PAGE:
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Santorum Says Campaign Funds Dried Up

Former Republican presidential candidate Rick Santorum said Thursday in his first post-withdrawal press interview that a lack of funds significantly contributed to his exit from the race.

The former Pennsylvania Senator suspended his campaign for the Republican nomination on Tuesday, effectively ceding the race to front-runner Mitt Romney. Santorum has not endorsed Romney yet, however, and still has 272 delegates.

Santorum withdrew just before the race reached his home state of Pennsylvania.

"We didn't have a lot of money to begin with, but we were at a point where we simply had in the last couple races, really worked hard and spent money, and particularly in Wisconsin, we felt we had to win Wisconsin in order to do well in Pennsylvania, and it was a situation where we simply didn't have the resources to compete going forward," Santorum said on Family Research Council President Tony Perkins' radio show.

He added, "We for the first time in the campaign had a debt. The debt was … more substantial than I was comfortable with…. It was a very, very small trickle of funds that were coming in."

Romney had already prepared $4 million in ads for the Pennsylvania primary, Santorum said - an investment he could not match.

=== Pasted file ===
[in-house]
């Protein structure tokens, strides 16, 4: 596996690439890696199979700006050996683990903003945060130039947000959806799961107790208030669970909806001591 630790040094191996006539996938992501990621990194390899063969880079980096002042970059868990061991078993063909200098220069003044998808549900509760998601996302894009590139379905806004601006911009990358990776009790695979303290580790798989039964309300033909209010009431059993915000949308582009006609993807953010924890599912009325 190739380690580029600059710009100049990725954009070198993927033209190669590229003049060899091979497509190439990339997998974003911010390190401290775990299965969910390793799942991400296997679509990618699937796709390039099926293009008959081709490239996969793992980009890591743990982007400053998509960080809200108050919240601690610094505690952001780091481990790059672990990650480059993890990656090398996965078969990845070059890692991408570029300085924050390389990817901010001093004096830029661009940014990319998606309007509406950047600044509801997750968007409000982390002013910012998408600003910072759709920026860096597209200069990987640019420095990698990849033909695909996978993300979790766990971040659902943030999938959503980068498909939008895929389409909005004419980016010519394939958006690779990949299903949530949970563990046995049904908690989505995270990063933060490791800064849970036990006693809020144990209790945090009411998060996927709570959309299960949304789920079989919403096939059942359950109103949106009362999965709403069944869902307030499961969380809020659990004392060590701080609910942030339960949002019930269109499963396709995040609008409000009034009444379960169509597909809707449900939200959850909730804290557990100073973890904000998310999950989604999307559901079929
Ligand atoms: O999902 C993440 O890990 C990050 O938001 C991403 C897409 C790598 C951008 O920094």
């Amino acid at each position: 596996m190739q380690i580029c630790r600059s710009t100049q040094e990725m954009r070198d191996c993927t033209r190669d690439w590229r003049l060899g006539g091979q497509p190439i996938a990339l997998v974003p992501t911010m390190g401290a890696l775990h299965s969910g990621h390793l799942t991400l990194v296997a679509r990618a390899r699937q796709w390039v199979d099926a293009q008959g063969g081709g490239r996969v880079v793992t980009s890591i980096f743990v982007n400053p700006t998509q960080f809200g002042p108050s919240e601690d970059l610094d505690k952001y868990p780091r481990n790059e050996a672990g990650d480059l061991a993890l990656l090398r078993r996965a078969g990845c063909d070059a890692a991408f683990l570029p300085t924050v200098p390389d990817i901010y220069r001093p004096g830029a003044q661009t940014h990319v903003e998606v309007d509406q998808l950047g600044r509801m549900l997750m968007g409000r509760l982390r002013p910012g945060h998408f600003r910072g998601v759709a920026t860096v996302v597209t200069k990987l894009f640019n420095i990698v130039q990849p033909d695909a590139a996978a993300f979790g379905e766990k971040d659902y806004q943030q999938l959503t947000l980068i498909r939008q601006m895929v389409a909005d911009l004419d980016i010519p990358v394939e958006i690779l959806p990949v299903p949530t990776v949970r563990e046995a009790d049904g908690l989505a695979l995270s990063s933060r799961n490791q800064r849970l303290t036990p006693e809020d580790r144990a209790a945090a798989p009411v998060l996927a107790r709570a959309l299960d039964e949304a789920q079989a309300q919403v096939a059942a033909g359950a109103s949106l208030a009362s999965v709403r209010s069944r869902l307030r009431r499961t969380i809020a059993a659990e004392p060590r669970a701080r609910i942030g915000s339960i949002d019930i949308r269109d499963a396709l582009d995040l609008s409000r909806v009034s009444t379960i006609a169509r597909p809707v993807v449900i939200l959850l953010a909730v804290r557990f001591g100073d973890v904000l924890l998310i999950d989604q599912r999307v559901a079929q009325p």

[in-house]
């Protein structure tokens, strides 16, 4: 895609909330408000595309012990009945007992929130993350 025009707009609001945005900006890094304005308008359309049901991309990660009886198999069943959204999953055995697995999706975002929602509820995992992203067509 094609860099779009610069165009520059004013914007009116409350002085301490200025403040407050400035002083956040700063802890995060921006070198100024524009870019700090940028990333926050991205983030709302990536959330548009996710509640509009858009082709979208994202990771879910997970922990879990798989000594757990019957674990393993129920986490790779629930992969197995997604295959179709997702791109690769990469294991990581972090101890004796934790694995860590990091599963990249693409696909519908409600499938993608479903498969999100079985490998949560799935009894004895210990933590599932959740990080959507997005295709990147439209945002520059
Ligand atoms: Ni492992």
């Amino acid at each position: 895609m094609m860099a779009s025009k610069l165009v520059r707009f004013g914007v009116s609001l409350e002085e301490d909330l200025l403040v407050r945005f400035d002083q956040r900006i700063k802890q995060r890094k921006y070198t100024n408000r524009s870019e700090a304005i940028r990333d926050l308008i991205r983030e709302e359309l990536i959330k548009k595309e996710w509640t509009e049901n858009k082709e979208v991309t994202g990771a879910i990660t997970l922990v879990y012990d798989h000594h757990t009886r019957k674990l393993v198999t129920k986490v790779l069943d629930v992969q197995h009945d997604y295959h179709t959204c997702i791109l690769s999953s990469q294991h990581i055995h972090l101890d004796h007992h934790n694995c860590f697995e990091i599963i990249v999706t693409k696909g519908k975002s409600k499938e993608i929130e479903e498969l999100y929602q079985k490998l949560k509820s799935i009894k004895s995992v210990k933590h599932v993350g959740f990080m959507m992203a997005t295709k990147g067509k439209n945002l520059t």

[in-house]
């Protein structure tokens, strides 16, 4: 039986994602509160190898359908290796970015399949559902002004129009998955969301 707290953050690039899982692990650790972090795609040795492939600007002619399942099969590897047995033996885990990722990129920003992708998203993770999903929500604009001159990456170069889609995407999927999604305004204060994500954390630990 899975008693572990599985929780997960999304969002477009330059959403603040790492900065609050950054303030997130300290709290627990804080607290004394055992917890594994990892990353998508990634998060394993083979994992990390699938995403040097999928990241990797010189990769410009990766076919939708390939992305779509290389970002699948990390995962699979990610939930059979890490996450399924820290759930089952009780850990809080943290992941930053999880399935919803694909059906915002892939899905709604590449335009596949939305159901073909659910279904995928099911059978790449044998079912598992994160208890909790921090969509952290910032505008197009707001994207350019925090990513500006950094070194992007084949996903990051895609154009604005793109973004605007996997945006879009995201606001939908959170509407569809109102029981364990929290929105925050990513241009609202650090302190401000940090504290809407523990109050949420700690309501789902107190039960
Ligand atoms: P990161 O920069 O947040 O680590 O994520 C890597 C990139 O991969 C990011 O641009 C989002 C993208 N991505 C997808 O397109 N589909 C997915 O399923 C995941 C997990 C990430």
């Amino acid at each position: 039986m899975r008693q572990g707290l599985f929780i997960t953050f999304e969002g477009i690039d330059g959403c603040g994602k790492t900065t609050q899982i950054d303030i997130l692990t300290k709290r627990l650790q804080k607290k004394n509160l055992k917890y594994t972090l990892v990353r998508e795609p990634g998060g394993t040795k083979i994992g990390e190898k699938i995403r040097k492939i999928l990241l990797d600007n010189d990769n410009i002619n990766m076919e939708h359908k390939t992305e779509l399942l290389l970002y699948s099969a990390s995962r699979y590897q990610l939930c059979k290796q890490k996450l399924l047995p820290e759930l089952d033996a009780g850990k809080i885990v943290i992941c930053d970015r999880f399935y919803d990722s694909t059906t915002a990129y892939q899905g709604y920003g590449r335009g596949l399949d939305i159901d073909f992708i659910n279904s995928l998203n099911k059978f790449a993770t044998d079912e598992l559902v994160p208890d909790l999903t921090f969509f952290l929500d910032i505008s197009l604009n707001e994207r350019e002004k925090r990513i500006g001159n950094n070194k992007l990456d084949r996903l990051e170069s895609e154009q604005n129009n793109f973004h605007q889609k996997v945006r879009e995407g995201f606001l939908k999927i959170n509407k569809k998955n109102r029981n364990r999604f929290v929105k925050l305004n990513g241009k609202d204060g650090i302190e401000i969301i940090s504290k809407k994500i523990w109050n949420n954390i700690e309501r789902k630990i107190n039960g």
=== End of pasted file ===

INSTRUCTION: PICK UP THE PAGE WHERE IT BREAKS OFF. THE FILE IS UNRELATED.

"We were looking at probably not being able to spend a penny on advertising," Santorum said. "You just reach a point where you want to compete, but you have to be able to compete, and we felt we couldn't."

At one point, Santorum seemed on a roll in the GOP primary contests. He won the Iowa caucus in January, which netted him $4.5 million in funds, and in February he won a triple victory in the Colorado, Minnesota and Missouri primaries. Those wins helped his campaign net $9 million that month.

Santorum did not mention Romney during the radio interview, but the two men have talked before and since Santorum's withdrawal from the race, and most observers expect an endorsement soon.

by RTT Staff Writer

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